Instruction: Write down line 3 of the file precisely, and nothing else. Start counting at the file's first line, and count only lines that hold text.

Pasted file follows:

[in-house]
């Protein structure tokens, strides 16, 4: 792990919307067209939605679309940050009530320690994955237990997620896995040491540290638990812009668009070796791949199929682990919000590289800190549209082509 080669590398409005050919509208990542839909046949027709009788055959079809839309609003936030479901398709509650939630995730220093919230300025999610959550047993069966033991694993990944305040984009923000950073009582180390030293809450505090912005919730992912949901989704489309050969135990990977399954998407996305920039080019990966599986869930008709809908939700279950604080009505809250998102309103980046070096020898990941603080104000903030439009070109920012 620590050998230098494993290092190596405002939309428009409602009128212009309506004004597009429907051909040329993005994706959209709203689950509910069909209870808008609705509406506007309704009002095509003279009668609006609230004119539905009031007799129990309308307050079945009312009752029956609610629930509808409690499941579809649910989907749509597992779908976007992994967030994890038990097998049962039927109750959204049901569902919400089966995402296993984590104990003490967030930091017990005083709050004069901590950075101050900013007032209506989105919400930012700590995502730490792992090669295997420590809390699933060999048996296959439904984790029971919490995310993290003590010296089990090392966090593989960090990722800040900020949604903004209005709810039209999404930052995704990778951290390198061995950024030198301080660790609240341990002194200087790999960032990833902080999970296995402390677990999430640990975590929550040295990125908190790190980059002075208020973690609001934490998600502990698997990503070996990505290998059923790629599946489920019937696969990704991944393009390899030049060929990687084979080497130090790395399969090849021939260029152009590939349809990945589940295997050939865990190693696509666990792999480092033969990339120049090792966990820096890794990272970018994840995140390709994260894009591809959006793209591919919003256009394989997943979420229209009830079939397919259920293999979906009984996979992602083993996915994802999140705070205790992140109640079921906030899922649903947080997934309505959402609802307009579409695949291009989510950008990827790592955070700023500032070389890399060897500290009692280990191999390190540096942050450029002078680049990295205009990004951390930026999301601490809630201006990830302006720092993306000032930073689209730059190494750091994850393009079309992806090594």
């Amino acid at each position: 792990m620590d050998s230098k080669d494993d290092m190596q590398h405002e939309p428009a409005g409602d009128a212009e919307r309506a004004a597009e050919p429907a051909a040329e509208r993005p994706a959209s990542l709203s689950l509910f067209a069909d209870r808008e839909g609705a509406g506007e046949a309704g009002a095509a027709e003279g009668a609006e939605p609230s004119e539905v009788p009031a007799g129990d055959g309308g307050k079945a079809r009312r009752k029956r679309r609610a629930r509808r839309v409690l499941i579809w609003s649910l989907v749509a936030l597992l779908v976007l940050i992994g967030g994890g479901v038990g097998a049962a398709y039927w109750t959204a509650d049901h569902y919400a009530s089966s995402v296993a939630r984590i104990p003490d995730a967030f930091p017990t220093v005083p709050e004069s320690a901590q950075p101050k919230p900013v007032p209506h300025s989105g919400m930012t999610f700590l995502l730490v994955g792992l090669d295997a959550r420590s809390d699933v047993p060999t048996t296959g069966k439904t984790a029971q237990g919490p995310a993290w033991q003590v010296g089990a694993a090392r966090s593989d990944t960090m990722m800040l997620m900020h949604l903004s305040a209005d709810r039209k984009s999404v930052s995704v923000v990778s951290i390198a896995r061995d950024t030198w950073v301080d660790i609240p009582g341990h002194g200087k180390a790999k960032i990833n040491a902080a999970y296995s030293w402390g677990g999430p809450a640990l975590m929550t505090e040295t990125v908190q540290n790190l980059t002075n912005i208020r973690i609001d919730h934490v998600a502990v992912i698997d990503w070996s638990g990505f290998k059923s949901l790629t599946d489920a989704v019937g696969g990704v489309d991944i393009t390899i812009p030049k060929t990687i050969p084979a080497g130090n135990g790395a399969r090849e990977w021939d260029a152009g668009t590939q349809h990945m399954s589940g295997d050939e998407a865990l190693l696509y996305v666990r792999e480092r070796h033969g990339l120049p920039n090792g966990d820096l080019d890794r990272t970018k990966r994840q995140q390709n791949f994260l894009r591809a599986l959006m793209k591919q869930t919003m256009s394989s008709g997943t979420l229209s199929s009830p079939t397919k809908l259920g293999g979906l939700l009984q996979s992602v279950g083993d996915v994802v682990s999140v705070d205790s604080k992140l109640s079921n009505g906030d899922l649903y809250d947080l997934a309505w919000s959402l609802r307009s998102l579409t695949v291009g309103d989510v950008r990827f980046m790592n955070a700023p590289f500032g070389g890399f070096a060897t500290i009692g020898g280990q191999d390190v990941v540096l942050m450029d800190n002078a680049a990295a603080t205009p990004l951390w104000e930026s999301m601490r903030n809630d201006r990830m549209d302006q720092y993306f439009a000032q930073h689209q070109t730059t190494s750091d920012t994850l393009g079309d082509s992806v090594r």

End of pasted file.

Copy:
């Amino acid at each position: 792990m620590d050998s230098k080669d494993d290092m190596q590398h405002e939309p428009a409005g409602d009128a212009e919307r309506a004004a597009e050919p429907a051909a040329e509208r993005p994706a959209s990542l709203s689950l509910f067209a069909d209870r808008e839909g609705a509406g506007e046949a309704g009002a095509a027709e003279g009668a609006e939605p609230s004119e539905v009788p009031a007799g129990d055959g309308g307050k079945a079809r009312r009752k029956r679309r609610a629930r509808r839309v409690l499941i579809w609003s649910l989907v749509a936030l597992l779908v976007l940050i992994g967030g994890g479901v038990g097998a049962a398709y039927w109750t959204a509650d049901h569902y919400a009530s089966s995402v296993a939630r984590i104990p003490d995730a967030f930091p017990t220093v005083p709050e004069s320690a901590q950075p101050k919230p900013v007032p209506h300025s989105g919400m930012t999610f700590l995502l730490v994955g792992l090669d295997a959550r420590s809390d699933v047993p060999t048996t296959g069966k439904t984790a029971q237990g919490p995310a993290w033991q003590v010296g089990a694993a090392r966090s593989d990944t960090m990722m800040l997620m900020h949604l903004s305040a209005d709810r039209k984009s999404v930052s995704v923000v990778s951290i390198a896995r061995d950024t030198w950073v301080d660790i609240p009582g341990h002194g200087k180390a790999k960032i990833n040491a902080a999970y296995s030293w402390g677990g999430p809450a640990l975590m929550t505090e040295t990125v908190q540290n790190l980059t002075n912005i208020r973690i609001d919730h934490v998600a502990v992912i698997d990503w070996s638990g990505f290998k059923s949901l790629t599946d489920a989704v019937g696969g990704v489309d991944i393009t390899i812009p030049k060929t990687i050969p084979a080497g130090n135990g790395a399969r090849e990977w021939d260029a152009g668009t590939q349809h990945m399954s589940g295997d050939e998407a865990l190693l696509y996305v666990r792999e480092r070796h033969g990339l120049p920039n090792g966990d820096l080019d890794r990272t970018k990966r994840q995140q390709n791949f994260l894009r591809a599986l959006m793209k591919q869930t919003m256009s394989s008709g997943t979420l229209s199929s009830p079939t397919k809908l259920g293999g979906l939700l009984q996979s992602v279950g083993d996915v994802v682990s999140v705070d205790s604080k992140l109640s079921n009505g906030d899922l649903y809250d947080l997934a309505w919000s959402l609802r307009s998102l579409t695949v291009g309103d989510v950008r990827f980046m790592n955070a700023p590289f500032g070389g890399f070096a060897t500290i009692g020898g280990q191999d390190v990941v540096l942050m450029d800190n002078a680049a990295a603080t205009p990004l951390w104000e930026s999301m601490r903030n809630d201006r990830m549209d302006q720092y993306f439009a000032q930073h689209q070109t730059t190494s750091d920012t994850l393009g079309d082509s992806v090594r």